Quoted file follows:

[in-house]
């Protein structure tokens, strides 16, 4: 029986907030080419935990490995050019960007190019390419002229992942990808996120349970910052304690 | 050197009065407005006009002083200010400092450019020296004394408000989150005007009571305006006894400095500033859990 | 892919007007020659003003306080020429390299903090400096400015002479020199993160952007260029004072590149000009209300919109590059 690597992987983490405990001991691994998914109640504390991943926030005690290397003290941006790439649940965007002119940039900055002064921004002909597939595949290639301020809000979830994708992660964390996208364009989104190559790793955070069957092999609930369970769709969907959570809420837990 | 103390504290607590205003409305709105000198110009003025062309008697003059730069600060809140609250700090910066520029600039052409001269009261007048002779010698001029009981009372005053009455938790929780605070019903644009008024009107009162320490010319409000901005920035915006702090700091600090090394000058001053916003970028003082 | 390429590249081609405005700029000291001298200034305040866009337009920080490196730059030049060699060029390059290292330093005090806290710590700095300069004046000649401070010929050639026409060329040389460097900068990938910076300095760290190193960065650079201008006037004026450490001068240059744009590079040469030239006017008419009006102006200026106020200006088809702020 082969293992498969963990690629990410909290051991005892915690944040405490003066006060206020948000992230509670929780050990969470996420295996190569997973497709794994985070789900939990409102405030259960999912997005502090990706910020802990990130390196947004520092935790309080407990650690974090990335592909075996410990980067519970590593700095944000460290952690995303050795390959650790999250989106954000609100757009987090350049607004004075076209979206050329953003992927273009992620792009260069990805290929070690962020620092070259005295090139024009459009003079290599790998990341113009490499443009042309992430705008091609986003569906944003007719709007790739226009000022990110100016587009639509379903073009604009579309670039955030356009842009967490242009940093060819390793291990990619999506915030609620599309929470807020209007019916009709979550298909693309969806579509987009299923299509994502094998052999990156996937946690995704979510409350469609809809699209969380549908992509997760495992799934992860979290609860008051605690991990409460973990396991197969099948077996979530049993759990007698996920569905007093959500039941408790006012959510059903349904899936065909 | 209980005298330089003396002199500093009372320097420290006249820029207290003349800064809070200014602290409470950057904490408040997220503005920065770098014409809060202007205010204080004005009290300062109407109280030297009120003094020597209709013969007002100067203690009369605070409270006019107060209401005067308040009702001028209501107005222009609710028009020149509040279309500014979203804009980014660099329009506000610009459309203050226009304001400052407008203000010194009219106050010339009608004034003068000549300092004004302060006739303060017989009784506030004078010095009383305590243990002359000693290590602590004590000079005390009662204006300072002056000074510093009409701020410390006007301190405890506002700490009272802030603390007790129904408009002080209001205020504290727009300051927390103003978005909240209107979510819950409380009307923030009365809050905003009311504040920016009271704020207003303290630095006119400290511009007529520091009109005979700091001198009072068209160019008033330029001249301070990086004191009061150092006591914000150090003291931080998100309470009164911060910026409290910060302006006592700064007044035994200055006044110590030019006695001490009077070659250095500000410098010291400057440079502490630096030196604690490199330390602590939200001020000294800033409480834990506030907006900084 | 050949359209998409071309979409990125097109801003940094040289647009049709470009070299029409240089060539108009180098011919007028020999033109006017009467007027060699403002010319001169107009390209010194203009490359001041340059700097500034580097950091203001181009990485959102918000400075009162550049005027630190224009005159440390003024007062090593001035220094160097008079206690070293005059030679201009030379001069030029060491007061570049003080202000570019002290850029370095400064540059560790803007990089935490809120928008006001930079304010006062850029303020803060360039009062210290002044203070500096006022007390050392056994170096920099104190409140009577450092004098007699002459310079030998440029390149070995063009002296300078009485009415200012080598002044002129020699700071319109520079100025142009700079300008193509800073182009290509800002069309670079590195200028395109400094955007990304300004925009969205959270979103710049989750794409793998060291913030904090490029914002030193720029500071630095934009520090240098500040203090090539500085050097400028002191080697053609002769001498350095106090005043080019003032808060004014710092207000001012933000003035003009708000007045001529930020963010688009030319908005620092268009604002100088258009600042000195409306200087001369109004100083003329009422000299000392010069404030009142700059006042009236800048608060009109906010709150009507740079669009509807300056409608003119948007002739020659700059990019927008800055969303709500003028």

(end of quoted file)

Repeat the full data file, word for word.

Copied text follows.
[in-house]
């Protein structure tokens, strides 16, 4: 029986907030080419935990490995050019960007190019390419002229992942990808996120349970910052304690 | 050197009065407005006009002083200010400092450019020296004394408000989150005007009571305006006894400095500033859990 | 892919007007020659003003306080020429390299903090400096400015002479020199993160952007260029004072590149000009209300919109590059 690597992987983490405990001991691994998914109640504390991943926030005690290397003290941006790439649940965007002119940039900055002064921004002909597939595949290639301020809000979830994708992660964390996208364009989104190559790793955070069957092999609930369970769709969907959570809420837990 | 103390504290607590205003409305709105000198110009003025062309008697003059730069600060809140609250700090910066520029600039052409001269009261007048002779010698001029009981009372005053009455938790929780605070019903644009008024009107009162320490010319409000901005920035915006702090700091600090090394000058001053916003970028003082 | 390429590249081609405005700029000291001298200034305040866009337009920080490196730059030049060699060029390059290292330093005090806290710590700095300069004046000649401070010929050639026409060329040389460097900068990938910076300095760290190193960065650079201008006037004026450490001068240059744009590079040469030239006017008419009006102006200026106020200006088809702020 082969293992498969963990690629990410909290051991005892915690944040405490003066006060206020948000992230509670929780050990969470996420295996190569997973497709794994985070789900939990409102405030259960999912997005502090990706910020802990990130390196947004520092935790309080407990650690974090990335592909075996410990980067519970590593700095944000460290952690995303050795390959650790999250989106954000609100757009987090350049607004004075076209979206050329953003992927273009992620792009260069990805290929070690962020620092070259005295090139024009459009003079290599790998990341113009490499443009042309992430705008091609986003569906944003007719709007790739226009000022990110100016587009639509379903073009604009579309670039955030356009842009967490242009940093060819390793291990990619999506915030609620599309929470807020209007019916009709979550298909693309969806579509987009299923299509994502094998052999990156996937946690995704979510409350469609809809699209969380549908992509997760495992799934992860979290609860008051605690991990409460973990396991197969099948077996979530049993759990007698996920569905007093959500039941408790006012959510059903349904899936065909 | 209980005298330089003396002199500093009372320097420290006249820029207290003349800064809070200014602290409470950057904490408040997220503005920065770098014409809060202007205010204080004005009290300062109407109280030297009120003094020597209709013969007002100067203690009369605070409270006019107060209401005067308040009702001028209501107005222009609710028009020149509040279309500014979203804009980014660099329009506000610009459309203050226009304001400052407008203000010194009219106050010339009608004034003068000549300092004004302060006739303060017989009784506030004078010095009383305590243990002359000693290590602590004590000079005390009662204006300072002056000074510093009409701020410390006007301190405890506002700490009272802030603390007790129904408009002080209001205020504290727009300051927390103003978005909240209107979510819950409380009307923030009365809050905003009311504040920016009271704020207003303290630095006119400290511009007529520091009109005979700091001198009072068209160019008033330029001249301070990086004191009061150092006591914000150090003291931080998100309470009164911060910026409290910060302006006592700064007044035994200055006044110590030019006695001490009077070659250095500000410098010291400057440079502490630096030196604690490199330390602590939200001020000294800033409480834990506030907006900084 | 050949359209998409071309979409990125097109801003940094040289647009049709470009070299029409240089060539108009180098011919007028020999033109006017009467007027060699403002010319001169107009390209010194203009490359001041340059700097500034580097950091203001181009990485959102918000400075009162550049005027630190224009005159440390003024007062090593001035220094160097008079206690070293005059030679201009030379001069030029060491007061570049003080202000570019002290850029370095400064540059560790803007990089935490809120928008006001930079304010006062850029303020803060360039009062210290002044203070500096006022007390050392056994170096920099104190409140009577450092004098007699002459310079030998440029390149070995063009002296300078009485009415200012080598002044002129020699700071319109520079100025142009700079300008193509800073182009290509800002069309670079590195200028395109400094955007990304300004925009969205959270979103710049989750794409793998060291913030904090490029914002030193720029500071630095934009520090240098500040203090090539500085050097400028002191080697053609002769001498350095106090005043080019003032808060004014710092207000001012933000003035003009708000007045001529930020963010688009030319908005620092268009604002100088258009600042000195409306200087001369109004100083003329009422000299000392010069404030009142700059006042009236800048608060009109906010709150009507740079669009509807300056409608003119948007002739020659700059990019927008800055969303709500003028």